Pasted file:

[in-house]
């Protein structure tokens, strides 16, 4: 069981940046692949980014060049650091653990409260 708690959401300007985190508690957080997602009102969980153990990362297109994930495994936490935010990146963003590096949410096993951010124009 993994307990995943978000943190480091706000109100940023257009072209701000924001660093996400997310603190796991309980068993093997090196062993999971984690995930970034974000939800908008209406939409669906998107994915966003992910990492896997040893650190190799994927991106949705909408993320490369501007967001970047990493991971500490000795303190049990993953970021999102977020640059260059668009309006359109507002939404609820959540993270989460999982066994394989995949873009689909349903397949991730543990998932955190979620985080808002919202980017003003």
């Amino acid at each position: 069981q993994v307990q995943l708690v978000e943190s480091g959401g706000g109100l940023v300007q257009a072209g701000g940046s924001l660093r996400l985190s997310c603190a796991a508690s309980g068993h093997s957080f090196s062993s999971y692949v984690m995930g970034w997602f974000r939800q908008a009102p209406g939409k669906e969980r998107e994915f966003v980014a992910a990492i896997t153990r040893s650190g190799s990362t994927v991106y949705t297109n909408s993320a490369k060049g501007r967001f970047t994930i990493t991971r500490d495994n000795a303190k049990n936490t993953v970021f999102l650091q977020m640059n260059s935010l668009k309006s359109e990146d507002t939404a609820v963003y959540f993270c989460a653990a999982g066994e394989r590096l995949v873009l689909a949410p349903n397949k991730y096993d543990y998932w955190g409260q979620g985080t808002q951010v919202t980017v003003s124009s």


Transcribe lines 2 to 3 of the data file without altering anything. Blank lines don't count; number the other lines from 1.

């Protein structure tokens, strides 16, 4: 069981940046692949980014060049650091653990409260 708690959401300007985190508690957080997602009102969980153990990362297109994930495994936490935010990146963003590096949410096993951010124009 993994307990995943978000943190480091706000109100940023257009072209701000924001660093996400997310603190796991309980068993093997090196062993999971984690995930970034974000939800908008209406939409669906998107994915966003992910990492896997040893650190190799994927991106949705909408993320490369501007967001970047990493991971500490000795303190049990993953970021999102977020640059260059668009309006359109507002939404609820959540993270989460999982066994394989995949873009689909349903397949991730543990998932955190979620985080808002919202980017003003």
């Amino acid at each position: 069981q993994v307990q995943l708690v978000e943190s480091g959401g706000g109100l940023v300007q257009a072209g701000g940046s924001l660093r996400l985190s997310c603190a796991a508690s309980g068993h093997s957080f090196s062993s999971y692949v984690m995930g970034w997602f974000r939800q908008a009102p209406g939409k669906e969980r998107e994915f966003v980014a992910a990492i896997t153990r040893s650190g190799s990362t994927v991106y949705t297109n909408s993320a490369k060049g501007r967001f970047t994930i990493t991971r500490d495994n000795a303190k049990n936490t993953v970021f999102l650091q977020m640059n260059s935010l668009k309006s359109e990146d507002t939404a609820v963003y959540f993270c989460a653990a999982g066994e394989r590096l995949v873009l689909a949410p349903n397949k991730y096993d543990y998932w955190g409260q979620g985080t808002q951010v919202t980017v003003s124009s």